SaaS might be the most metric-heavy industry outside of Major League Baseball. MRR, LTV, CAC, and other acronyms are consistently calculated and analyzed. When used correctly, metrics are great tools to help you evaluate several aspects of your business.
But metrics are not perfect. Jerry Z. Muller states in his book The Tyranny of Metrics that metrics are often substituted for judgment. In addition, metrics are useless if they measure the wrong things.
Tracking and storing mountains of data gets cheaper every year. It can be tempting to perform calculations over all of it. Muller provides some questions to ask yourself:
1. What kind of information are you measuring? Different kinds of information produce more reliable measurements. Measuring inanimate objects is more reliable than measuring human behavior. (For example, employees can change their behavior depending on how bonuses are calculated.)
2. Why are you tracking this information? Are you tracking information to aid decision-making? Do people take action based on the information? Beware of “vanity metrics,” information tracked because it looks good, not because it is actionable.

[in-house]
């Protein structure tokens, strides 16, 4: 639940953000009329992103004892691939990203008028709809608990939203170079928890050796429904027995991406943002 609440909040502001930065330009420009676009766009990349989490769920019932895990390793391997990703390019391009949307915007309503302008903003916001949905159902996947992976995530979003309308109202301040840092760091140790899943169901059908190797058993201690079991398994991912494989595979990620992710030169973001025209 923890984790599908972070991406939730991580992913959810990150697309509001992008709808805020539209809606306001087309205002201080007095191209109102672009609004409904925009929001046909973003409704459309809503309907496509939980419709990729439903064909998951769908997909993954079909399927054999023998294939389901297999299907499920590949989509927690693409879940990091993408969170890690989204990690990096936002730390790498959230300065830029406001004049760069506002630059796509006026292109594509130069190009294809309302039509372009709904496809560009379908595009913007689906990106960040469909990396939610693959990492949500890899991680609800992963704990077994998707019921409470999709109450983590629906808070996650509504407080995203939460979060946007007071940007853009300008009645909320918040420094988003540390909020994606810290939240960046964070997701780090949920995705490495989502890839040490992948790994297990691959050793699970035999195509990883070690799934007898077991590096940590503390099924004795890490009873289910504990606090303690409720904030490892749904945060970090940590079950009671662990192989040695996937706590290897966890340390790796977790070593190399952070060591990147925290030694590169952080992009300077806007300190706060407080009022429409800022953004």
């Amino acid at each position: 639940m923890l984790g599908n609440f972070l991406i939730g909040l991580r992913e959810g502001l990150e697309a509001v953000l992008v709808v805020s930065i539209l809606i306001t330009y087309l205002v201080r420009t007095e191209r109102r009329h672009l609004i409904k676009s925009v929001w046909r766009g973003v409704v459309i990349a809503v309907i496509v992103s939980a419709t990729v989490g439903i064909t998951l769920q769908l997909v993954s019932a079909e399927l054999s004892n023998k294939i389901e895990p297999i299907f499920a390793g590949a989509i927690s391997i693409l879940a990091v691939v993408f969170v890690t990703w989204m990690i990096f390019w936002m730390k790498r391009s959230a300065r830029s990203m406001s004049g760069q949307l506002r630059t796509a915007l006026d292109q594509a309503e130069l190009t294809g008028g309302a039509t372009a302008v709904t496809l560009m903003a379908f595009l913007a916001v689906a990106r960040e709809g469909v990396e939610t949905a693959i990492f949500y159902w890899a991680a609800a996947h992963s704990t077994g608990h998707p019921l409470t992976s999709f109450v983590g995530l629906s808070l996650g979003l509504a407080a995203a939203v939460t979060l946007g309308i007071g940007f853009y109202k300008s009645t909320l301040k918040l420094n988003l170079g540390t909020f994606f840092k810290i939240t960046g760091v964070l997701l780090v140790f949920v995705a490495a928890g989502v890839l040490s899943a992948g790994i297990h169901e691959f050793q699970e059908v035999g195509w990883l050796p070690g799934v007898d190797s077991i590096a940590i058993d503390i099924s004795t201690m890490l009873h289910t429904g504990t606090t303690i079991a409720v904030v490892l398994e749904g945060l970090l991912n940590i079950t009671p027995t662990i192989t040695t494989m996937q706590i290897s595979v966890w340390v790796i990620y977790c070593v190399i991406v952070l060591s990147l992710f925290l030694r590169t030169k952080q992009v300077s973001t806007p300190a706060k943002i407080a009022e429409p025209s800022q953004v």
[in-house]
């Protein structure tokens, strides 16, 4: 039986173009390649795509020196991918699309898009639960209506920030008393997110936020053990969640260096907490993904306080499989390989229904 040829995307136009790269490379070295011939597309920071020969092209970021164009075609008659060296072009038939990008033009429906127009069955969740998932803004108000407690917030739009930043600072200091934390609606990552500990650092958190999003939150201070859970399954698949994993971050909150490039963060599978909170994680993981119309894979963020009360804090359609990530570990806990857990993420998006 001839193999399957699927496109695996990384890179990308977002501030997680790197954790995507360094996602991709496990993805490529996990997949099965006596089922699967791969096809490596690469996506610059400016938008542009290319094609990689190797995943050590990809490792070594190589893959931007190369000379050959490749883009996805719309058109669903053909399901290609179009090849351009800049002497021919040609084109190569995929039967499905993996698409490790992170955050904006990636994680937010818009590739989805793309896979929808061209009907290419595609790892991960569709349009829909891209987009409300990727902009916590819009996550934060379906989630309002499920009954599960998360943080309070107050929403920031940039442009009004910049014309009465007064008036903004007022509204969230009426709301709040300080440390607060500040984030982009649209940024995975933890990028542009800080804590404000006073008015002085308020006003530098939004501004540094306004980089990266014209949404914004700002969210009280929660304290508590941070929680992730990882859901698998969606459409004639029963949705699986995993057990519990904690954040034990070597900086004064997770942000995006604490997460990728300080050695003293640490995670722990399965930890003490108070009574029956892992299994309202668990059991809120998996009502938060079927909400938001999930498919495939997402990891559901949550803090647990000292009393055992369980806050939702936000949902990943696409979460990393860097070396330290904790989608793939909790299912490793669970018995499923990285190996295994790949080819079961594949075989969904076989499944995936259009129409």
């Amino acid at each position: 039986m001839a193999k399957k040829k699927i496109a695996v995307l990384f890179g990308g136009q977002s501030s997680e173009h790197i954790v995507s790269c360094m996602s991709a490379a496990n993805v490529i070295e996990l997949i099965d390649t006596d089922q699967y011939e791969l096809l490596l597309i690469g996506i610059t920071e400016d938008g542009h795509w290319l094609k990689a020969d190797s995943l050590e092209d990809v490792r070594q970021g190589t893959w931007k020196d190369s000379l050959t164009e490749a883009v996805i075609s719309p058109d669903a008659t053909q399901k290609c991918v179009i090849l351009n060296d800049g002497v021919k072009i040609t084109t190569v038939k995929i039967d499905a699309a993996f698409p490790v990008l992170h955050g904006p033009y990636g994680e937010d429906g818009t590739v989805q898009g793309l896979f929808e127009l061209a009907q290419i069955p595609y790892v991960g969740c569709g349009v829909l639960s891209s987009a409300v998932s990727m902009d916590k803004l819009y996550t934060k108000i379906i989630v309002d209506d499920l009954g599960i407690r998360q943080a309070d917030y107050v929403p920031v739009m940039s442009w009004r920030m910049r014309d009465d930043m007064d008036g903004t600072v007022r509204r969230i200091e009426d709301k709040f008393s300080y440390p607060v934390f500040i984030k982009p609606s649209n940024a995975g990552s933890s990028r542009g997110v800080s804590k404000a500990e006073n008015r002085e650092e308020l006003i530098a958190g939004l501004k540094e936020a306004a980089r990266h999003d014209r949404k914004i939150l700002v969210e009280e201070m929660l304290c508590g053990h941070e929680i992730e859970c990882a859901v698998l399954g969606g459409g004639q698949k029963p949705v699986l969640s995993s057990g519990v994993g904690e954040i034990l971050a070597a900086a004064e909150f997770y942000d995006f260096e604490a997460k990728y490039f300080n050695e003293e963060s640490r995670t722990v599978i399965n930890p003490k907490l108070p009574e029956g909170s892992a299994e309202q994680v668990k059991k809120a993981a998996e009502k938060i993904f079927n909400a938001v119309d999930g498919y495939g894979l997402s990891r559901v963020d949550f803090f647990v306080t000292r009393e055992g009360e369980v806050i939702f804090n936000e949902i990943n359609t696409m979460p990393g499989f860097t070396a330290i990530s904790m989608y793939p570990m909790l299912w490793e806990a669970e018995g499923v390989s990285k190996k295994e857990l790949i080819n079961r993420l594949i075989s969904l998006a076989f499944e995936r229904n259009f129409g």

3. How useful is the information? The information most likely to be measured is what is cheap and easy to obtain, not what is most useful. Also, usefulness is often obtained through comparability (for example, comparisons to a budget, last month/quarter/year’s results, industry standards, etc.). Is there a suitable benchmark to use?
4. What are the costs of acquiring the measurement? Consider not only cash, but the time and effort required to track and update. In addition, consider your own attention span. There is only so much data you can process.
Lastly, Muller warns that even the best metrics are subject to goal diversion. In English, goal diversion describes when people might game the numbers to hit targets. Consider whether any incentives exist for people to manipulate the numbers.